Help talk:Editing/House Style

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Let vs. Suppose

I find it strange to use "let" to make assumptions about objects that are already defined. I thought "let" is used to introduce objects, not to impose conditions on them. Example:

Let $f$ be continuously differentiable.

Let $f'$ be monotonic.

It's strange, unnatural; it's like obliging $f'$ to be monotonic, as if $f$ is existent an nonexistent at the same time. If even here "let" is preferred over "suppose", then is there any example where "suppose" is used? I feel like there's a tendency to replace every instance of "suppose" by "let", in theorem statements and definitions. --barto (talk) 15:59, 28 January 2017 (EST)

"Suppose" is used on $\mathsf{Pr} \infty \mathsf{fWiki}$ when the existence of the object under discussion is under question. "Suppose that there exists a subset $S$ of $T$ such that $|T| > |S|$", for example, and the object of the exercise is to prove or disprove that existence.
"Let" is consistently used to specify and sub-specify and sub-sub-specify the object that is being defined as being what it is your defining. --prime mover (talk) 16:05, 28 January 2017 (EST)
Seems like, with that logic, they're interchangeable:
"Suppose that there exists a subset $S$ of $T$ such that $|T| > |S|$" vs.
"Let there exist a subset $S$ of $T$ such that $|T| > |S|$" or
"Let there be a subset $S$ of $T$ such that $|T| > |S|$" or
"Let $S$ be a subset of $T$ such that $|T| > |S|$"
IMO, this is also specifying/making assumptions or whatever one may call it. But okay, if you don't want to relax this rule, there's no use that I keep asking for it. --barto (talk) 16:17, 28 January 2017 (EST)
But there is no subset $S$ of $T$ such that $|T| > |S|$, and this is the important thing which is to be proved in the example above. Hence the "suppose" which is "hypothetically, imagine the situation where ..." whereas "Let $f$ be monotonic" implies "We are further going to specify that $f$ is monotonic" and so on. Each invocation of "Let" is a further restriction on the conditions of the object being specified.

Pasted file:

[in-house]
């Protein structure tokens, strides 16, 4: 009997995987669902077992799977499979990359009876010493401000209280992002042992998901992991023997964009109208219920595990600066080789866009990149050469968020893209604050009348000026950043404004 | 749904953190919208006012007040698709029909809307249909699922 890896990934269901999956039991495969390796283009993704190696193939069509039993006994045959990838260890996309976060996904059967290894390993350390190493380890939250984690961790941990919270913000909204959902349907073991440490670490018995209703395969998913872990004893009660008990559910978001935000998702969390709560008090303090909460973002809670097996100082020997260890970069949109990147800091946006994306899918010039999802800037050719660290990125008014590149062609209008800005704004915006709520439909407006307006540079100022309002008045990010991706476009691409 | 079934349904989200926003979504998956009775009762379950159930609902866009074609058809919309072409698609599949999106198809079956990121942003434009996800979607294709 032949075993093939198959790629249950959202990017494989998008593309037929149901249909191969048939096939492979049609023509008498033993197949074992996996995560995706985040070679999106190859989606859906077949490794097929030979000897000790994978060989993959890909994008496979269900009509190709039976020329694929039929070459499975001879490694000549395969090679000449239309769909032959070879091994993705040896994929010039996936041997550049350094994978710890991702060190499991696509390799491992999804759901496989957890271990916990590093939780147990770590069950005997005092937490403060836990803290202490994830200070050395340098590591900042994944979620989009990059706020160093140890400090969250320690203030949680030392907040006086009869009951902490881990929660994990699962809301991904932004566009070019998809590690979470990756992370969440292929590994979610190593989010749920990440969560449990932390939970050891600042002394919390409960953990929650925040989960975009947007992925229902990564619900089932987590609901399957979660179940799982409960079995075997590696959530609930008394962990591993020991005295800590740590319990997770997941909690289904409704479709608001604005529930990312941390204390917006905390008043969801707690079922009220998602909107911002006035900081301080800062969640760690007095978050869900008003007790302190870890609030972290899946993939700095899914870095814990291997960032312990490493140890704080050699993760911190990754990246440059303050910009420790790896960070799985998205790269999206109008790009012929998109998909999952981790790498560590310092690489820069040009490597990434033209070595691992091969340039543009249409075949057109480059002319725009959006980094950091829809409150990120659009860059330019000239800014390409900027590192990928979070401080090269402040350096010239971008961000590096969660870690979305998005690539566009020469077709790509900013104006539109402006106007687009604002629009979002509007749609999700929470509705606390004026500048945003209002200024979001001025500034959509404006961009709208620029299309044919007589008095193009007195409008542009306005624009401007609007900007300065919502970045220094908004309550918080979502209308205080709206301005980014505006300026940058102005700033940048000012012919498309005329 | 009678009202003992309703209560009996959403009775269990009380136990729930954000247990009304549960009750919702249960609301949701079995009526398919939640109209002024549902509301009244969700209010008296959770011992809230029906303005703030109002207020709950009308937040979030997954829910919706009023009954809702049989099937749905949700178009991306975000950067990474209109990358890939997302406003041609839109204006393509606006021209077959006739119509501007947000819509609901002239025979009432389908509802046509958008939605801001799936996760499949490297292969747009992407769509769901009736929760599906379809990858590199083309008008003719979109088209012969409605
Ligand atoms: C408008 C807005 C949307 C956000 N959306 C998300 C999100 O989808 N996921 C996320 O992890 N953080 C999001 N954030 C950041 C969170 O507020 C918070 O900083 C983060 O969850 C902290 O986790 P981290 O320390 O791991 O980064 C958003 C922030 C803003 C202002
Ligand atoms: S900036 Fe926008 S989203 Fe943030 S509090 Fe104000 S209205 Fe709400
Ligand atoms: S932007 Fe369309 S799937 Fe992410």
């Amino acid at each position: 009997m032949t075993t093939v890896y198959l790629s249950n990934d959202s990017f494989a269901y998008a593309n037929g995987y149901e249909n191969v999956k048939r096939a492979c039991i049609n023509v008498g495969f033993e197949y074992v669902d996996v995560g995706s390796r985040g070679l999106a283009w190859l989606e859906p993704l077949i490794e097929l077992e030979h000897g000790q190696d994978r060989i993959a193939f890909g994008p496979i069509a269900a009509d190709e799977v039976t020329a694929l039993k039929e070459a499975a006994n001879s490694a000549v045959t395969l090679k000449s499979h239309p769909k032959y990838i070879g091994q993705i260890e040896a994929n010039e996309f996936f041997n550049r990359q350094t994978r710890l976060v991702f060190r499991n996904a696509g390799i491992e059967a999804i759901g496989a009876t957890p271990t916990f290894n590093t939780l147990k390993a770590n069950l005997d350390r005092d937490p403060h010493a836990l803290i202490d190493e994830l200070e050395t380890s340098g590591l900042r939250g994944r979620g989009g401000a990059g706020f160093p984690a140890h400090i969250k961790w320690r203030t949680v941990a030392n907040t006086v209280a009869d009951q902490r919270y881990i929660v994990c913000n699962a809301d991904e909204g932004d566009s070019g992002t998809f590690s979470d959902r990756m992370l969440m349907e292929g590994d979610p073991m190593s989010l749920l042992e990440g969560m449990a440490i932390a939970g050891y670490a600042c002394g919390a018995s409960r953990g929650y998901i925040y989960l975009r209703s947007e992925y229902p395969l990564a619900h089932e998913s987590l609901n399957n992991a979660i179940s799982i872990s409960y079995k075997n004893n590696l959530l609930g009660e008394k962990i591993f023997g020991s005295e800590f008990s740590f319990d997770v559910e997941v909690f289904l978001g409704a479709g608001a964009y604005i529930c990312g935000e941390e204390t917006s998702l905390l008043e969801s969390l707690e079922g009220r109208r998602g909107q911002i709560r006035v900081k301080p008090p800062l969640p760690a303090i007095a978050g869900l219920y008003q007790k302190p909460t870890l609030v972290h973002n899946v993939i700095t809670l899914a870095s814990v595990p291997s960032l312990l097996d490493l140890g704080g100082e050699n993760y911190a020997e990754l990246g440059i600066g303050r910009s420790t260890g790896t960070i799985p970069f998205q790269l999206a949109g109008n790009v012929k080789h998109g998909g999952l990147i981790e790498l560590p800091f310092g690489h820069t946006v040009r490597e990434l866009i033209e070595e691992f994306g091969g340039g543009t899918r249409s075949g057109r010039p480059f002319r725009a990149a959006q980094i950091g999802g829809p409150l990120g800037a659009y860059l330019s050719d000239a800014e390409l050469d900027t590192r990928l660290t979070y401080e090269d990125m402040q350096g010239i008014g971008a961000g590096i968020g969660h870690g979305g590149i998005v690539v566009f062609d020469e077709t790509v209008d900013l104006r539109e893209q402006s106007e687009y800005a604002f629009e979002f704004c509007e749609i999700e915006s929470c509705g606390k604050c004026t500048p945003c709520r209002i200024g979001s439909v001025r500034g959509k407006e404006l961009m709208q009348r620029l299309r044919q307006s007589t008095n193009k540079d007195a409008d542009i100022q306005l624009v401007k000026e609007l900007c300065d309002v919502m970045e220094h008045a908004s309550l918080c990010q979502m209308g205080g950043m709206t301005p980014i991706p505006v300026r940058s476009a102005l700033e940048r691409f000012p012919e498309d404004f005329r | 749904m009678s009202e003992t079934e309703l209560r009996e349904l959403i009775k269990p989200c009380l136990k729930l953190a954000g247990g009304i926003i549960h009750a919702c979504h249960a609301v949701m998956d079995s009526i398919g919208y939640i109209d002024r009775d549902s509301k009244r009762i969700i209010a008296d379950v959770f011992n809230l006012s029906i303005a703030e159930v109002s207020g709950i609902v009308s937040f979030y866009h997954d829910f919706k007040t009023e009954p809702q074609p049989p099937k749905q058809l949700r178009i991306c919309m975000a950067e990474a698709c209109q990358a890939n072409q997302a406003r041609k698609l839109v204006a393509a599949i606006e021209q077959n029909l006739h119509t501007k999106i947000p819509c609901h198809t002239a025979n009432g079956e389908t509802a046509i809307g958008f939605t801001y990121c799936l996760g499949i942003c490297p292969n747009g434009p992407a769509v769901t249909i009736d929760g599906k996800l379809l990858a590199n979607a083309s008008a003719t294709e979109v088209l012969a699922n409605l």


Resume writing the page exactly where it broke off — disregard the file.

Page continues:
This is on a par with the LET command in BASIC, where LET A = B is used to mean: It is to be specified that the variable A is to be assigned the value held in the variable B, and is a command for the computer to do something.
It makes it easier to understand exactly where the definition begins, and where the definition ends. --prime mover (talk) 16:26, 28 January 2017 (EST)

Tidy

Attempts to determine what tidy means unearths 317 pages in 'Category:Tidy', all of which needed to be tidied. I ask for some positive response to my dilemma, which might include examples of house edits over the past year which corrected such pages to meet 'house style'. Search engines provide useless answers like this:

Tidy then cleans up the broken HTML differently from RemexHTML. Editors may have to work around this MediaWiki bug. Tidy rearranges the whitespace in the HTML, mostly in a misguided attempt at pretty-printing.

Puzzled for weeks--Gbgustafson (talk) 04:46, 2 December 2019 (EST)

Simply, it just means the page needs to be tidied and/or brought up to house style standard.
You won't get anything by using a search engine. Those are likely to return hits which are nothing to do with $\mathsf{Pr} \infty \mathsf{fWiki}$. --prime mover (talk) 11:26, 2 December 2019 (EST)

Proven results category

This page is in the "proven results" category. Why?--Lore.mazza51 (talk) 19:28, 1 March 2020 (EST)

Well noticed. Fixed. --prime mover (talk) 01:15, 2 March 2020 (EST)